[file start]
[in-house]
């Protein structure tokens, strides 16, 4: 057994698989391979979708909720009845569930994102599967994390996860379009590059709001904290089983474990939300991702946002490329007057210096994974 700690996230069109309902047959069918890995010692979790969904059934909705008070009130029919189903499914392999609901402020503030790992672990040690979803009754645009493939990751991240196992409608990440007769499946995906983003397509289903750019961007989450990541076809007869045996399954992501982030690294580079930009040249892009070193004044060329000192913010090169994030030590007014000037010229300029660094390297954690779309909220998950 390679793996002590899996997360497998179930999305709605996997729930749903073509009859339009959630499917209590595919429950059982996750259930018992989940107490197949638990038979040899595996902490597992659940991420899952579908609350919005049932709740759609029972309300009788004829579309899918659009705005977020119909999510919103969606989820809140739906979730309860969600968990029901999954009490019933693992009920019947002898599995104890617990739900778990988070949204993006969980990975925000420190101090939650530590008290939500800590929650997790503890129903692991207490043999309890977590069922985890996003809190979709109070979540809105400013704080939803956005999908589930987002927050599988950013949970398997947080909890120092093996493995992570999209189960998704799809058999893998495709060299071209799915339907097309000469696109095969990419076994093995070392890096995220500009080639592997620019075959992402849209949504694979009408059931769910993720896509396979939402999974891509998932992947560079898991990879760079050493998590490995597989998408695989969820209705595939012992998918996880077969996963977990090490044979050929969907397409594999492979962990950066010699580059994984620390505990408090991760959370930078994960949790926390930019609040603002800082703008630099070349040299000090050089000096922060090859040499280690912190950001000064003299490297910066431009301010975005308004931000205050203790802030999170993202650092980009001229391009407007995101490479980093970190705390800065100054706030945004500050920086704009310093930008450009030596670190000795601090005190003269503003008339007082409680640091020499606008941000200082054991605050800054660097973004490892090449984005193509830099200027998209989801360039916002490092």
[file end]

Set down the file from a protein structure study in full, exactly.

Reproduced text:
[in-house]
């Protein structure tokens, strides 16, 4: 057994698989391979979708909720009845569930994102599967994390996860379009590059709001904290089983474990939300991702946002490329007057210096994974 700690996230069109309902047959069918890995010692979790969904059934909705008070009130029919189903499914392999609901402020503030790992672990040690979803009754645009493939990751991240196992409608990440007769499946995906983003397509289903750019961007989450990541076809007869045996399954992501982030690294580079930009040249892009070193004044060329000192913010090169994030030590007014000037010229300029660094390297954690779309909220998950 390679793996002590899996997360497998179930999305709605996997729930749903073509009859339009959630499917209590595919429950059982996750259930018992989940107490197949638990038979040899595996902490597992659940991420899952579908609350919005049932709740759609029972309300009788004829579309899918659009705005977020119909999510919103969606989820809140739906979730309860969600968990029901999954009490019933693992009920019947002898599995104890617990739900778990988070949204993006969980990975925000420190101090939650530590008290939500800590929650997790503890129903692991207490043999309890977590069922985890996003809190979709109070979540809105400013704080939803956005999908589930987002927050599988950013949970398997947080909890120092093996493995992570999209189960998704799809058999893998495709060299071209799915339907097309000469696109095969990419076994093995070392890096995220500009080639592997620019075959992402849209949504694979009408059931769910993720896509396979939402999974891509998932992947560079898991990879760079050493998590490995597989998408695989969820209705595939012992998918996880077969996963977990090490044979050929969907397409594999492979962990950066010699580059994984620390505990408090991760959370930078994960949790926390930019609040603002800082703008630099070349040299000090050089000096922060090859040499280690912190950001000064003299490297910066431009301010975005308004931000205050203790802030999170993202650092980009001229391009407007995101490479980093970190705390800065100054706030945004500050920086704009310093930008450009030596670190000795601090005190003269503003008339007082409680640091020499606008941000200082054991605050800054660097973004490892090449984005193509830099200027998209989801360039916002490092």